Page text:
Latest Headlines

  • The Israeli startup The Mediterranean Food Lab, which has been developing natural plant-based flavor bases for the alternative meat sector, has won an award of €100,000 from the EIT Food Accelerator Network (FAN) Program, according to a statement released by the Technion on Tuesday. The EIT FAN program is held at the Faculty of Biotechnology and Food in the Technion, in conjunction with the Strauss Group. EIT Food, a major European food intiative, has been seeking to reshape the foundations of the food industry.

  • Food scientists for decades have tinkered with plant proteins, starches and oils to make burgers that sizzle, bleed and taste like real beef, without harming a single steer. Then comes the hard part: formulating a name. Last year MorningStar Farms, a division of Kellogg Co., introduced “Incogmeato” and Spam maker Hormel Foods Corp. launched “Happy Little Plants.” A Canadian plant-based retailer calls itself YamChops, San Diego startup Before the Butcher sells the “Uncut” burger and a San Francisco company is called Unicorn Meat.

  • Scientists say slaughter-free meat has the potential to save the world from another pandemic. But telling people it will reduce animal cruelty and have a positive environmental impact – although true – won’t be enough to convince large numbers of consumers to switch to meat that is grown outside of an animal’s body, said Professor Johannes le Coutre, from the University of New South Wales’ School of Chemical Engineering.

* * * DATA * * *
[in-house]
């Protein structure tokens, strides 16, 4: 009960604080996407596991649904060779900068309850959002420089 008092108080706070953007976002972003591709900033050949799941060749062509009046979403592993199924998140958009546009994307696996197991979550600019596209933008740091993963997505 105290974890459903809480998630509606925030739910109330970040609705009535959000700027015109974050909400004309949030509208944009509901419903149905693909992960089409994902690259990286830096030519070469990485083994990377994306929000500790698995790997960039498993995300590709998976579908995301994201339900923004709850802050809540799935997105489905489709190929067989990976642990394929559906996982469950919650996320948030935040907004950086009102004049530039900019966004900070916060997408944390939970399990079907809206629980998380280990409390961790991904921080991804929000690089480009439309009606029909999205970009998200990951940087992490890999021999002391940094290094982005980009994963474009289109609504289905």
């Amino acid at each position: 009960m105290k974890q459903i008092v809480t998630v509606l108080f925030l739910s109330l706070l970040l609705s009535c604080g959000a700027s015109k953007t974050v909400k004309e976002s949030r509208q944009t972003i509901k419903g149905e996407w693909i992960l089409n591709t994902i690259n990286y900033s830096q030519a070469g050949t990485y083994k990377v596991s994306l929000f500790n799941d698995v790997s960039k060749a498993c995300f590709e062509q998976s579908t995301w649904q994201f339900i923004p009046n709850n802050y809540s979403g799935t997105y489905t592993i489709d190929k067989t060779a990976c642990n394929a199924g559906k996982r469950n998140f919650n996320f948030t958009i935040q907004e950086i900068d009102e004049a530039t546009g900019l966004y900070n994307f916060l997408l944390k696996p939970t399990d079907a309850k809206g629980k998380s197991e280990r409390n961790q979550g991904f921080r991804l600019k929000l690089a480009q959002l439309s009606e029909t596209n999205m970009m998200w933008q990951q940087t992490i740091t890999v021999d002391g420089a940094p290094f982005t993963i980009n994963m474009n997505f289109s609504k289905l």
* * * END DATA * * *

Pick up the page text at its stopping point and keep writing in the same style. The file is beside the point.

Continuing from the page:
• Orbillion Bio is on a mission to bring healthy, sustainable and flavorful meats with a complete farm-to-table story to the modern consumer. The innovative startup is looking to develop premium cell-based meat products from heritage cell lines that are directly sourced from farmers, all to accelerate the broad availability of nutritious cultivated meat products. The company’s first offering? Premium meats from Wagyu, bison, and sheep that are low-fat, low-cholesterol and high-protein.

  • Supermarkets and fast food outlets are selling chicken fed on imported soya linked to thousands of forest fires and at least 300 sq miles (800 sq km) of tree clearance in the Brazilian Cerrado, a joint cross-border investigation has revealed. Tesco, Lidl, Asda, McDonald’s, Nando’s and other high street retailers all source chicken fed on soya supplied by trading behemoth Cargill, the US’s second largest private company.